Just hanging around Mount Rainier

Just hanging around Mount Rainier


Majestic Mount Rainier has long been one of Washington’s top recreational hotspots. The 14,411-foot peak and its namesake national park attract campers, hikers and backpackers, as well as mountain climbers of all abilities, from novices to world-class athletes who ascend Rainier’s technically challenging north side in preparation for expeditions on Himalayan peaks.

This State Digital Archives photo, taken around 1950 by Bob and Ira Spring, shows Seattle native Walter Gonnason, who was rappelling down the face of Pinnacle Peak, with Rainier in the distance to the north. According to the State Archives’ January newsletter, Gonnason made many expeditions to peaks and glaciers around North America. He also played a small role in a long-fought controversy over the credibility of one of America’s most famous explorers.

In 1906, famed Arctic explorer Dr. Frederick A. Cook claimed to have to have been the first man to summit Mt. McKinley in Alaska. His testimony was later challenged by fellow explorers and the authenticity of the photos he took called into question. Fellow explorer Belmore Browne flatly rejected the claim that Cook scaled the peak from the dangerous north side, in the mere twelve days Cook claimed. Brown later proved that Cook’s McKinley photos were of a different peak 20 miles away. Cook was disgraced, and his claims to have been the first to the North Pole were also called into question. Gonnason was one of a small but adamant group of defenders of the Cook legacy. In 1956, he organized an expedition to scale the mountain following the exact route laid out by Cook. Although the expedition failed to reach the summit, Gonnason still maintained that Cook had been victim in a great miscarriage of justice. This is just one of the great stories one can find while exploring the Washington State Archives.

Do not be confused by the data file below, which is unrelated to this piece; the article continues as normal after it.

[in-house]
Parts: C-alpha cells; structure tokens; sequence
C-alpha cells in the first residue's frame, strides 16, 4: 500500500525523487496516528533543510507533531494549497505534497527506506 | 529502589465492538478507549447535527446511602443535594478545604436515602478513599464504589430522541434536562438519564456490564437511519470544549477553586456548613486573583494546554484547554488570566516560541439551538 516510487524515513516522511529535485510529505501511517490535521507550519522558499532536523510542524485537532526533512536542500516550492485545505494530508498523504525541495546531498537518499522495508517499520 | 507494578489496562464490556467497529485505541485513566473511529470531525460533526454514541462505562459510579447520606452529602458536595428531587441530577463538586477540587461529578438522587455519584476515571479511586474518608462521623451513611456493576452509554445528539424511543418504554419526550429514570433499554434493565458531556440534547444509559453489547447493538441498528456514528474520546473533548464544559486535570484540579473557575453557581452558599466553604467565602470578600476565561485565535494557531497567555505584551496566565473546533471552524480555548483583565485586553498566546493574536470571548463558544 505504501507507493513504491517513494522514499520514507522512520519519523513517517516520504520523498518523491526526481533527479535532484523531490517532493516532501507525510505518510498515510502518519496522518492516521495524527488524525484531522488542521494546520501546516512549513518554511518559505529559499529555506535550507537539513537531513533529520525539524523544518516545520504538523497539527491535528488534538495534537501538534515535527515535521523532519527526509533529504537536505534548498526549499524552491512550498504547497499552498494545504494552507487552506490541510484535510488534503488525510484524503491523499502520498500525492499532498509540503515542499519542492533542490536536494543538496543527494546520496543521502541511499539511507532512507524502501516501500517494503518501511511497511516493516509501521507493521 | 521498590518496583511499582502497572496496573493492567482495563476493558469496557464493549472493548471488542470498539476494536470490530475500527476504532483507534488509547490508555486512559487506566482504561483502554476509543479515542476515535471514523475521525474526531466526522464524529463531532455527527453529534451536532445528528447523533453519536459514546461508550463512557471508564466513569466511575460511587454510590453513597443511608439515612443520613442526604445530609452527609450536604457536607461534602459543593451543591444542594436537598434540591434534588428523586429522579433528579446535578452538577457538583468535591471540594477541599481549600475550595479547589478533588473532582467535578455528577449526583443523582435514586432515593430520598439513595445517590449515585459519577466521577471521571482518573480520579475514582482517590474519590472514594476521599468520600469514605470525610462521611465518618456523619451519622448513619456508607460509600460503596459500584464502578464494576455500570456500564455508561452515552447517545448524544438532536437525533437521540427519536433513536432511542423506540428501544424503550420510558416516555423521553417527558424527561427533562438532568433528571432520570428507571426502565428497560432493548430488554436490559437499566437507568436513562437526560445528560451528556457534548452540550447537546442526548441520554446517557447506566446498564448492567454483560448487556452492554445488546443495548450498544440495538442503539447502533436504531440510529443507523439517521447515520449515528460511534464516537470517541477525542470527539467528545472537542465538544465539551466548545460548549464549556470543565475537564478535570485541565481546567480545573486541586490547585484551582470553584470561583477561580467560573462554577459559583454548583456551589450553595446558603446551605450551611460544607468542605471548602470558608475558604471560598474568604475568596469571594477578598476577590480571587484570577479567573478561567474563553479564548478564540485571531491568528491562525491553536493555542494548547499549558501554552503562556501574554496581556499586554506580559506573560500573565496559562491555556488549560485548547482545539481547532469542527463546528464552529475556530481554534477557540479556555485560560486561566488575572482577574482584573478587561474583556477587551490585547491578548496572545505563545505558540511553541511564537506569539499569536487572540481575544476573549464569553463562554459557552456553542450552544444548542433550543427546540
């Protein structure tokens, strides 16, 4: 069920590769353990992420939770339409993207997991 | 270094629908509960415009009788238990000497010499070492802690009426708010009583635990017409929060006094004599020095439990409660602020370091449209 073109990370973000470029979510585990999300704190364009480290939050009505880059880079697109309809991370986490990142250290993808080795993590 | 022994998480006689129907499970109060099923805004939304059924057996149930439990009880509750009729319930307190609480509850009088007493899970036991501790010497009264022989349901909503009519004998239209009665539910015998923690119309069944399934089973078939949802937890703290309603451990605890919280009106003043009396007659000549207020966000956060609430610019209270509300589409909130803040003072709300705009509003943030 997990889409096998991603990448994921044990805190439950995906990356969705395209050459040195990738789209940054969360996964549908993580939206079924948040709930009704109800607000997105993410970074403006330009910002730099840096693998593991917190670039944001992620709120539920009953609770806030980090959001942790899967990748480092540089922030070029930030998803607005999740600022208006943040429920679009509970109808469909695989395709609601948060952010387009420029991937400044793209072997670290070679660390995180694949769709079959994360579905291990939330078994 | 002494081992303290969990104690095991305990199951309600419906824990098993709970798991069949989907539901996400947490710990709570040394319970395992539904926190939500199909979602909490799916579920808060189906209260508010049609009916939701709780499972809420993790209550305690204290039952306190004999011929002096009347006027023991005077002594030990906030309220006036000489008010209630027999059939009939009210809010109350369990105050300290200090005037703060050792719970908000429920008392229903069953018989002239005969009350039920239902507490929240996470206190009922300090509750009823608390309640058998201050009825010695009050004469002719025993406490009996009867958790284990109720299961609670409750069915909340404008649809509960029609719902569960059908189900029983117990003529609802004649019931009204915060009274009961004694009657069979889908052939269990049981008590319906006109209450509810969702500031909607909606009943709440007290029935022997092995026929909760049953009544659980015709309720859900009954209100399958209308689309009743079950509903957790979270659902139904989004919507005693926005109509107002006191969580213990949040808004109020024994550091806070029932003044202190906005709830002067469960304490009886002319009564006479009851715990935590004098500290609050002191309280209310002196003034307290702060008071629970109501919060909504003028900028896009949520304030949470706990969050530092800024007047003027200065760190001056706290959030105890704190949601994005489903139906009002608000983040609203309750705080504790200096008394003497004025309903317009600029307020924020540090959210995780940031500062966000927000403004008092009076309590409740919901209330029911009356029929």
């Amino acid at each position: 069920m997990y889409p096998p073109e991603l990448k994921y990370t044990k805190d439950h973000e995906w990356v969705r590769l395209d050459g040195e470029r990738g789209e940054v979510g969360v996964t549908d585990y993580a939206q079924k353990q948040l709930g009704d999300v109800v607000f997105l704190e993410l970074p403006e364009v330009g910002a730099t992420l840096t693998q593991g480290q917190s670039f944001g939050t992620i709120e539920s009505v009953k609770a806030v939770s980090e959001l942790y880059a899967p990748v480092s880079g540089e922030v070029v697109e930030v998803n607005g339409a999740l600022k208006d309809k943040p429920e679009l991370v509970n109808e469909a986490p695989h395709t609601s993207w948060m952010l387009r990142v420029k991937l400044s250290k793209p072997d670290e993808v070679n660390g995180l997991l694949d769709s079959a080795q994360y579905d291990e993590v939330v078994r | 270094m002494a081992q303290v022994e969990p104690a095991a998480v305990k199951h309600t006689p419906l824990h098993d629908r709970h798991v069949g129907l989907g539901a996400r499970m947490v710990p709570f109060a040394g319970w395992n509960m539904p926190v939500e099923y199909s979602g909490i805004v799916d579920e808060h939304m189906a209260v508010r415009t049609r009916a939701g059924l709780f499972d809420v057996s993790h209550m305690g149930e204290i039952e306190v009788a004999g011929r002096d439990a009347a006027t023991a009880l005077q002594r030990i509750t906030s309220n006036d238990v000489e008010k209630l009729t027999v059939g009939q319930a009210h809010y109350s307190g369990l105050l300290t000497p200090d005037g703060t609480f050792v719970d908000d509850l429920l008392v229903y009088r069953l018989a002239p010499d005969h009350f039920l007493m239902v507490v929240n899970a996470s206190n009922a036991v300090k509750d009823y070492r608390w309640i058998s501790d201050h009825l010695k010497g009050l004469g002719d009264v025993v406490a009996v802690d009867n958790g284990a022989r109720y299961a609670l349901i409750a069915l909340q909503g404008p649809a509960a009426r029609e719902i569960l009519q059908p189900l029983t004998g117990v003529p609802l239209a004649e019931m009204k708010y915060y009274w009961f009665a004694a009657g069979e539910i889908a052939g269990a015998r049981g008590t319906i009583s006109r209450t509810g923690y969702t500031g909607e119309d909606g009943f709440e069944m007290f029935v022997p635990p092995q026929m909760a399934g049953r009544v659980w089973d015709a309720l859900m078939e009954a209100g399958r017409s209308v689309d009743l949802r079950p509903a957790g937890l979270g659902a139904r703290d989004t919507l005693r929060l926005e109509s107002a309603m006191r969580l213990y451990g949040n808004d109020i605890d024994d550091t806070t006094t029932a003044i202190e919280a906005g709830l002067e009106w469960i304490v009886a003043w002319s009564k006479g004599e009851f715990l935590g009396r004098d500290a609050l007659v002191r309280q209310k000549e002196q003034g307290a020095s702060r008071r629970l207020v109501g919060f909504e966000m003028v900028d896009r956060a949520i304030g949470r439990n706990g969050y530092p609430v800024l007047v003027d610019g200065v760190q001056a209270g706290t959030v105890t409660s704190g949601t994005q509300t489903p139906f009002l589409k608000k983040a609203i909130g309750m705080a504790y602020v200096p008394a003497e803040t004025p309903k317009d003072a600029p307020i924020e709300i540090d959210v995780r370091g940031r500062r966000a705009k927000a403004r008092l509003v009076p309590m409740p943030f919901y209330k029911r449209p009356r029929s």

Care to see more of the Digital Archives’ Mount Rainier photos? Just check out its General Subjects Photograph Collection, 1845-2005.

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